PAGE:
To get a rough idea of what this means, in 1999, there were approximately 300 million roundtrips between the United States and Mexico and the United States and Canada, the vast majority of them same-day trips. Let’s assume 250 million of them were U.S. citizens. If 1% of these trips don’t happen (10% of current non-passport holders) because of the new Western Hemisphere travel restrictions, that’s 2.5 million cross-border trips forgone each year, along with the commerce, goodwill, and freedom those trips would have entalied.

What price freedom? Well, let’s make it 10 bucks. At that price, using these strictly back-of-envelope estimates, WHTI costs $25 million per year (not counting the cost of administration). The net present value of a $25 million annual expenditure is $500 million (at a 5% interest rate). In other words, more than half-a-billion dollars (a low estimate) worth of freedom and commerce goes down the drain starting today.

It would be worth every penny if it improved our national security by a similar margin. Alas, it does not.

The reason why requiring passports at borders provides so very little security boils down to the fact that identity does not reveal intention.

In our daily lives, we use identity to assure ourselves of the bona fides of others - neighbors, coworkers, stores, and restaurants, for example. But terrorists and hardened criminals are not similarly constrained by the social and legal pressures we can bring to bear on our law-abiding neighbors.

You could have perfect knowledge of who everyone is - lock down everyone’s identity with a mandatory cradle-to-grave biometric tracking system - and you would still not prevent crime and terrorism. I have carefully analyzed the utility of identity for security in my book, Identity Crisis.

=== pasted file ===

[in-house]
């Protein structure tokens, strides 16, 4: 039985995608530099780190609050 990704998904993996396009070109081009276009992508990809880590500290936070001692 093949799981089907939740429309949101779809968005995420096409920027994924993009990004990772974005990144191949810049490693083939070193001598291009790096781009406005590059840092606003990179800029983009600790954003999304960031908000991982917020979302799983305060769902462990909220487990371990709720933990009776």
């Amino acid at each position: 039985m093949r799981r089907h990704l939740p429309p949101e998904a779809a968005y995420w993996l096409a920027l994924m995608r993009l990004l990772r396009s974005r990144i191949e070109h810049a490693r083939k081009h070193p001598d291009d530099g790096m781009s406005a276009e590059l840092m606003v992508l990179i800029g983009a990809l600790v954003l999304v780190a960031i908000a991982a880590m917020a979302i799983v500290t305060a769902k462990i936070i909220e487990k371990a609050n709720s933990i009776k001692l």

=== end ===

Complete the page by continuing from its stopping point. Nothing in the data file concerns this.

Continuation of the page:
Terrorists can defeat an identity-based security system either physically or logically. They can enter the country someplace other than a border crossing for example - and the half-billion expendture on WHTI is 100% wasted. A logical evasion of identity-based border security is to enter the country legally, not having participated in terrorism planning or acts before. This was the technique used by al Qaeda with most of the 9/11 terrorists.

Checking passports at the border of the country is what security expert Bruce Schneier correctly calls “security theater.” It may make you feel safer, but it doesn’t make you safer. It does corral law-abiding citizens into the habit of showing ID as they go about their business, and it puts information about law-abiding travelers into government data stores for who-knows-what future use.

With the travel restrictions going into effect today, America does not get safer, just smaller.

Facts and Logic Pertaining to the Enemy

I was preparing to write a lengthy blog post responding point by point to the many erroneous assertions and flawed arguments contained within the president’s State of the Union address, but then I discovered that I didn’t have to. Veteran Washington Post reporter Glenn Kessler did it for me.

Among the gems contained within Kessler’s article:

– “The Shia and Sunni extremists are different faces of the same totalitarian threat,” the president said. In other words, Kessler writes: “Under Bush’s rubric, a country such as Iran … is lumped together with al-Qaeda, the terrorist group responsible for the Sept. 11, 2001, attacks.”

– With respect to Hezbollah, which President Bush singled out as a terrorist group “second only to al-Qaeda in the American lives it has taken,” Kessler points out that those attacks on the U.S. embassy and a Marine barracks in Lebanon occurred “nearly a quarter-century ago…when the United States intervened in Lebanon’s civil war by shelling Hezbollah strongholds.”  

– In the president’s cataloguing of the actions of “the enemy” since 2005, he “tried to tie together a series of diplomatic and military setbacks that had virtually no connection to one another, from an attack on a Sunni mosque in Iraq to the assassination of Maronite Lebanese political figure [sic].”

– The so-called freedom agenda also takes a few hits. In a familiar refrain, the president argued that “free people are not drawn to violent and malignant ideologies – and most will choose a better way when they are given a chance.”